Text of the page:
So we will probably need a lot of redundancy in such ships, including physical shields, plasma shields and self sealing fuel tanks. We should also have some rather sophisticated long range scanning radar systems that will allow us to observe what is in front of us over very great distances. Cruising through light plasma flows are no problem. A rock the size of a golf ball however could be life threatening. We might want to have a "bug zapper' features built into the plasma shields to ensure the destruction of paint sized chips and things that might be more easily destroyed by electrical current flow.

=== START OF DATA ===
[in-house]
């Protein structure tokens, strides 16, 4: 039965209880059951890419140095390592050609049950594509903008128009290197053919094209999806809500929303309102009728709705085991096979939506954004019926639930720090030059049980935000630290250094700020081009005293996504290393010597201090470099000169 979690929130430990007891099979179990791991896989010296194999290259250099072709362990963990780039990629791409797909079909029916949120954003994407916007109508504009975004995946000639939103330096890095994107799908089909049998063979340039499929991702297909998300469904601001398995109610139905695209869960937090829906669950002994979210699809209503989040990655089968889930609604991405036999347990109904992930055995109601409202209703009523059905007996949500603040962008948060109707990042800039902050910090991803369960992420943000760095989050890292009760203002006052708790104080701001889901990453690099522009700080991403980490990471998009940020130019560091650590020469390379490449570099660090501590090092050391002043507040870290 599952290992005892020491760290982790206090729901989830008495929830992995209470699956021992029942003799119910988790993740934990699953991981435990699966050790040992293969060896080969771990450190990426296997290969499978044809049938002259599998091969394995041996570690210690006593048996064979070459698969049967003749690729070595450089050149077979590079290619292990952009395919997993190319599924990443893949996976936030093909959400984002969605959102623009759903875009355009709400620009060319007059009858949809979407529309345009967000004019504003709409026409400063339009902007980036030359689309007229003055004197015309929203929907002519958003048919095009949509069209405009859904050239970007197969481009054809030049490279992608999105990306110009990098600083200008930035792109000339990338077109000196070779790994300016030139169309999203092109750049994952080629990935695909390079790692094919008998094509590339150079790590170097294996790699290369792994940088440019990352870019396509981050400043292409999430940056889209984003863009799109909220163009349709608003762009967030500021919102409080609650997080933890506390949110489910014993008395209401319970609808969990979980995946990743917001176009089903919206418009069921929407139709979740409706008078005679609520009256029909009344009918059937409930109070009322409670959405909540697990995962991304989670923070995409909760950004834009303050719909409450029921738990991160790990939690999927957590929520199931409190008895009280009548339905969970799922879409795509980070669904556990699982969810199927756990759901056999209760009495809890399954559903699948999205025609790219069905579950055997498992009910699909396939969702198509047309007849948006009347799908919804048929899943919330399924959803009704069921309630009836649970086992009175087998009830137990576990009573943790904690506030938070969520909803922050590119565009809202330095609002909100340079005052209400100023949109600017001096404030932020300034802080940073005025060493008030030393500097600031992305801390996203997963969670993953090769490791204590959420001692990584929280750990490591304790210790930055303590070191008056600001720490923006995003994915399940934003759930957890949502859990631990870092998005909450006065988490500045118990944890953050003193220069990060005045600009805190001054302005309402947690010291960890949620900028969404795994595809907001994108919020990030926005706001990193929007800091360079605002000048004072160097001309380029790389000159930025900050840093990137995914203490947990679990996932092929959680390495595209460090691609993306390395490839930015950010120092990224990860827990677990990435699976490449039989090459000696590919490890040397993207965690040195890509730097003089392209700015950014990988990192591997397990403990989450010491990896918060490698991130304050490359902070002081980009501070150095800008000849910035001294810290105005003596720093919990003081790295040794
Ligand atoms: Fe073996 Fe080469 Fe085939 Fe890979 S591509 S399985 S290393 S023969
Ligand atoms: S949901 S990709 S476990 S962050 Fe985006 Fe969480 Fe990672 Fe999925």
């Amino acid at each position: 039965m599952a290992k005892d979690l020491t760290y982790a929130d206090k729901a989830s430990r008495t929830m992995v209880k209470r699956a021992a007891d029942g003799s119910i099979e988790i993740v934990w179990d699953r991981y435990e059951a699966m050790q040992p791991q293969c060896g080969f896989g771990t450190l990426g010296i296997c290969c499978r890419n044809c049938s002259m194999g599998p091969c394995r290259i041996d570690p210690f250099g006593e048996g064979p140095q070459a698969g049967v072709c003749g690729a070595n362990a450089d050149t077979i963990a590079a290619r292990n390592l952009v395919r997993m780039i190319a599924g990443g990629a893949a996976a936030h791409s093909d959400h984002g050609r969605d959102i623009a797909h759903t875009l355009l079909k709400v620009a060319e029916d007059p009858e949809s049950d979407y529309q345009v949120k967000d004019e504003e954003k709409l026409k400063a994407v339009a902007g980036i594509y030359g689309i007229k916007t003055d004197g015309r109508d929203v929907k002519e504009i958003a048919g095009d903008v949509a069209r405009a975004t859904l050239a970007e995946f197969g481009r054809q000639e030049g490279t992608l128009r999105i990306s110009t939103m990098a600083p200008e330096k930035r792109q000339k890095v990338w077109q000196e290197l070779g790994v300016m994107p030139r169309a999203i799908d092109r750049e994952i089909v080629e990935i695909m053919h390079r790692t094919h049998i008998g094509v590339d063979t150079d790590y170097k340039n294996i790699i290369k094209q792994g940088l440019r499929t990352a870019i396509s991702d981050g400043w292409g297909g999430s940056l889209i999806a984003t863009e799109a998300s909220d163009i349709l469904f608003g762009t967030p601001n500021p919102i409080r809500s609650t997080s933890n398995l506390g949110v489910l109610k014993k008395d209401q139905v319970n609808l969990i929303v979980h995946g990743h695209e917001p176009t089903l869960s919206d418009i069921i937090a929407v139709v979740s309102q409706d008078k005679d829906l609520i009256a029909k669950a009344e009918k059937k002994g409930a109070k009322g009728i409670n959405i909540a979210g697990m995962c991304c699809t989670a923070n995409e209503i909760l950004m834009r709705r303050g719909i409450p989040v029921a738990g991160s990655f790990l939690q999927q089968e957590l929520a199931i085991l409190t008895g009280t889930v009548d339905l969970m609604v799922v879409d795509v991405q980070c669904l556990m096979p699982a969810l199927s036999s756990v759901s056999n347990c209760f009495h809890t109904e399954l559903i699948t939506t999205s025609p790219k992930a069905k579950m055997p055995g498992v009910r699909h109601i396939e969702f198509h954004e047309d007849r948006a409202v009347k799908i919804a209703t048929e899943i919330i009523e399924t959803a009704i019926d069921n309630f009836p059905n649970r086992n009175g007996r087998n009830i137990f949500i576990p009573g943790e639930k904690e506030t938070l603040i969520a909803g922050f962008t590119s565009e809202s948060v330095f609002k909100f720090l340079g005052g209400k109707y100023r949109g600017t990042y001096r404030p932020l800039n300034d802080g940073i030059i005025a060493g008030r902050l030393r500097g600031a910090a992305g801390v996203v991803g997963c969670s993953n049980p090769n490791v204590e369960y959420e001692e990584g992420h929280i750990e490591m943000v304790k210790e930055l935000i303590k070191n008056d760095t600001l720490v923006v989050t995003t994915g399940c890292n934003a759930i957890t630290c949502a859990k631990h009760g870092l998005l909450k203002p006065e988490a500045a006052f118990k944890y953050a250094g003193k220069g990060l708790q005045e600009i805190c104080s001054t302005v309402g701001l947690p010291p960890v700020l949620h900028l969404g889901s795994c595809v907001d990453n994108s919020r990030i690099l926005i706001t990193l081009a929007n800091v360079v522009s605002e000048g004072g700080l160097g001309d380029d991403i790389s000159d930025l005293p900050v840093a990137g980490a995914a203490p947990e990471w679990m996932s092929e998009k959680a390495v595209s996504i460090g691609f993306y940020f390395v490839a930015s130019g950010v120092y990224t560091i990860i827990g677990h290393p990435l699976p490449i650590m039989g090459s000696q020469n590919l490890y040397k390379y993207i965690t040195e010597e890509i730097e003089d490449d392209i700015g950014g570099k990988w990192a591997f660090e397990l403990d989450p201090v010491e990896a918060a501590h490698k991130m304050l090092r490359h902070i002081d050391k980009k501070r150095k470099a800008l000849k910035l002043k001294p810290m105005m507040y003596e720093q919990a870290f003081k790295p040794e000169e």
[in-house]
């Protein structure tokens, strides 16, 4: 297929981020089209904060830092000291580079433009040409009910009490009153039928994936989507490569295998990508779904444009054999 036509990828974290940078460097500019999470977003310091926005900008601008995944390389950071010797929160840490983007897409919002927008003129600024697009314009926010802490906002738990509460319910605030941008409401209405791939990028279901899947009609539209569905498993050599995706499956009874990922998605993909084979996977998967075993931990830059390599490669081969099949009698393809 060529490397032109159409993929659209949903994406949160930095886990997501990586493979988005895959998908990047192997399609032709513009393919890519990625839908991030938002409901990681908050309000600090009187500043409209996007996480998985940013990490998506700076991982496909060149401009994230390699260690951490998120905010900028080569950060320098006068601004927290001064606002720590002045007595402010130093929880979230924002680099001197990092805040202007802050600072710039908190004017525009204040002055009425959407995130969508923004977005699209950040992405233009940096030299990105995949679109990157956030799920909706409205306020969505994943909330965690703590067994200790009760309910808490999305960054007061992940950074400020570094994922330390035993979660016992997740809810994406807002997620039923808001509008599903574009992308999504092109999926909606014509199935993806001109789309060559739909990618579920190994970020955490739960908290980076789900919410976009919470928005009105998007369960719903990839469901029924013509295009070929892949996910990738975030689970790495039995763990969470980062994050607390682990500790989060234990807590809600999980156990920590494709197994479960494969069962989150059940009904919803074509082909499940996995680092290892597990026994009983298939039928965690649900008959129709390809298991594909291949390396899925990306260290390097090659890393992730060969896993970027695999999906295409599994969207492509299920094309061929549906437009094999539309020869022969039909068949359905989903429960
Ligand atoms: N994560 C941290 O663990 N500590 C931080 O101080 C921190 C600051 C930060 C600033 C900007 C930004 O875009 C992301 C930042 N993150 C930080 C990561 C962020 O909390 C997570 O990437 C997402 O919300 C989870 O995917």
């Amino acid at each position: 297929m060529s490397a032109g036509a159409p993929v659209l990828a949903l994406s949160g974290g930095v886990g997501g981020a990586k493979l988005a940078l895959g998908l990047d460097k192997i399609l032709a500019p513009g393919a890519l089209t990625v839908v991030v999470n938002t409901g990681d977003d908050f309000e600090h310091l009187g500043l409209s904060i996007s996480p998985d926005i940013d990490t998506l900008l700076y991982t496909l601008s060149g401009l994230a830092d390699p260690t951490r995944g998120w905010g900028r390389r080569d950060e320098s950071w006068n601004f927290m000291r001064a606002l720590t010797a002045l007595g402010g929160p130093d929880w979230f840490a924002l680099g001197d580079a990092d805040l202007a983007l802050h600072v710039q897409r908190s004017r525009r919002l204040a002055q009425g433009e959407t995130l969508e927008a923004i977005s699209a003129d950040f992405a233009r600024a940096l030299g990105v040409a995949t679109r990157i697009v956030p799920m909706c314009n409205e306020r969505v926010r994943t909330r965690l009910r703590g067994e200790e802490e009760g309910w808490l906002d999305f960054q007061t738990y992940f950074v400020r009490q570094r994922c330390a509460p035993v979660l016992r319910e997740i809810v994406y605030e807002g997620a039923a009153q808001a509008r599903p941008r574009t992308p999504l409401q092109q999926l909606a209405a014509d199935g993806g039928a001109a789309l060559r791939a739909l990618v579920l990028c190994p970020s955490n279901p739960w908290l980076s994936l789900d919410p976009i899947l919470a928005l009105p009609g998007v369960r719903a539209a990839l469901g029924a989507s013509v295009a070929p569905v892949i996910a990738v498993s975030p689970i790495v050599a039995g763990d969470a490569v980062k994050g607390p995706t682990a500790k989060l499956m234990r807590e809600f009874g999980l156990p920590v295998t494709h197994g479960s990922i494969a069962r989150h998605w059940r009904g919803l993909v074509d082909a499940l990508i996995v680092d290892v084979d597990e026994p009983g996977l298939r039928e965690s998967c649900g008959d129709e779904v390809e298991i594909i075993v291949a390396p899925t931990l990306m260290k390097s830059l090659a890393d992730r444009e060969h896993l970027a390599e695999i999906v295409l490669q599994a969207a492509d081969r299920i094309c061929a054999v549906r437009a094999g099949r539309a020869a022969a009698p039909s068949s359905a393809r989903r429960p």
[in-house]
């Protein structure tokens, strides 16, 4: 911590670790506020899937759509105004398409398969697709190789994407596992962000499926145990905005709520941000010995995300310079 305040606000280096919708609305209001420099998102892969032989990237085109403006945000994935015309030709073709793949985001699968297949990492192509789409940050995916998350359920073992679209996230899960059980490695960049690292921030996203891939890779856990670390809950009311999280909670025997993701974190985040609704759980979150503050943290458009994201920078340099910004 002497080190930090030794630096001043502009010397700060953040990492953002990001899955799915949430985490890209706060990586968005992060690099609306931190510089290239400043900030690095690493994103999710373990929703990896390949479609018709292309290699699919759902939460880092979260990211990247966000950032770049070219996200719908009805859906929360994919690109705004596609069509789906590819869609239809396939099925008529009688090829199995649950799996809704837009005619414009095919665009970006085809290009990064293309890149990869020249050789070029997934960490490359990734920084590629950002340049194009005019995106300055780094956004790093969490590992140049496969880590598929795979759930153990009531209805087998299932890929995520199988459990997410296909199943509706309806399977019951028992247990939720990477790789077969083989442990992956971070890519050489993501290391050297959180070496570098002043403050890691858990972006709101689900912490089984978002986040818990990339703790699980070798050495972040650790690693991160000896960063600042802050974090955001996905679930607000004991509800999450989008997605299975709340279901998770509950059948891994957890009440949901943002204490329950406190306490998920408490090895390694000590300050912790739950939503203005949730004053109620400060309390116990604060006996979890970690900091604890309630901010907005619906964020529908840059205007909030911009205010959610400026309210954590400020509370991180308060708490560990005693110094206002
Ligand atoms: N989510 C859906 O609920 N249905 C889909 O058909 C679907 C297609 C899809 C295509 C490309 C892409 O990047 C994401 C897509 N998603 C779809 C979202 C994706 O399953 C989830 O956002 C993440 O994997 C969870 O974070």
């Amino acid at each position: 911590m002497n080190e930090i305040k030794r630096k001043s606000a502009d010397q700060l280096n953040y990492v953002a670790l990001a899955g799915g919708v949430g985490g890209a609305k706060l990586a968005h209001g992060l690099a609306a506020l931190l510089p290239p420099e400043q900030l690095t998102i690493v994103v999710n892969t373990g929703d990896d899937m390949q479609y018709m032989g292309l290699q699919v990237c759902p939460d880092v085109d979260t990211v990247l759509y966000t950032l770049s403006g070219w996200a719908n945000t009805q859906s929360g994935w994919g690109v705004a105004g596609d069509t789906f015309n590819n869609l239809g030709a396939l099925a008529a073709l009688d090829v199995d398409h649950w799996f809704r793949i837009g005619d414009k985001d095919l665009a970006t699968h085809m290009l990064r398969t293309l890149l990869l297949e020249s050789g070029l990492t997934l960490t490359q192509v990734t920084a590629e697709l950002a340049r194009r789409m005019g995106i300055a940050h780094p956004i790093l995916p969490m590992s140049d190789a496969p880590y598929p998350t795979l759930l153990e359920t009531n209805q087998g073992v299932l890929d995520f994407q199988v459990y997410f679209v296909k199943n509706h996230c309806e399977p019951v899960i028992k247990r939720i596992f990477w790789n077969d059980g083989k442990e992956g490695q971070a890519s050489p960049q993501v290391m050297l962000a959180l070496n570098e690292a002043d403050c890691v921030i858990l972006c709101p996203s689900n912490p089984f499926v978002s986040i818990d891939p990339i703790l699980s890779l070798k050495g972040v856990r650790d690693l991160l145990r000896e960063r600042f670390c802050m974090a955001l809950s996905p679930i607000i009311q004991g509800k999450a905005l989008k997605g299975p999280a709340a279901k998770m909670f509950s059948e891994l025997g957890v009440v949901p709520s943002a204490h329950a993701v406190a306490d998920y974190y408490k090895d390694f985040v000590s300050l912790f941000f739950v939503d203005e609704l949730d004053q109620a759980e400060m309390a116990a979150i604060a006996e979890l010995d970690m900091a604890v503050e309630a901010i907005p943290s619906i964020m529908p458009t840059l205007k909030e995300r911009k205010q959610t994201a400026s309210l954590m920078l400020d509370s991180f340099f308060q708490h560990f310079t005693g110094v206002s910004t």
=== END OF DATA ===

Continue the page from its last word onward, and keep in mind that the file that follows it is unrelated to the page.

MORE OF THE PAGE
• #15
Maybe they could use somekind of electrical field that would push particles out of the way. I would doubt this would work fast enough. Either that or the electrical field would have to be send out miles upon miles ahead. Also to say that these particles are actually charged.
 
  • #16
DaveC426913
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Maybe they could use somekind of electrical field that would push particles out of the way. I would doubt this would work fast enough. Either that or the electrical field would have to be send out miles upon miles ahead. Also to say that these particles are actually charged.
That's how a Bussard ramjet works. Magnetic field as much as 100 miles in diameter.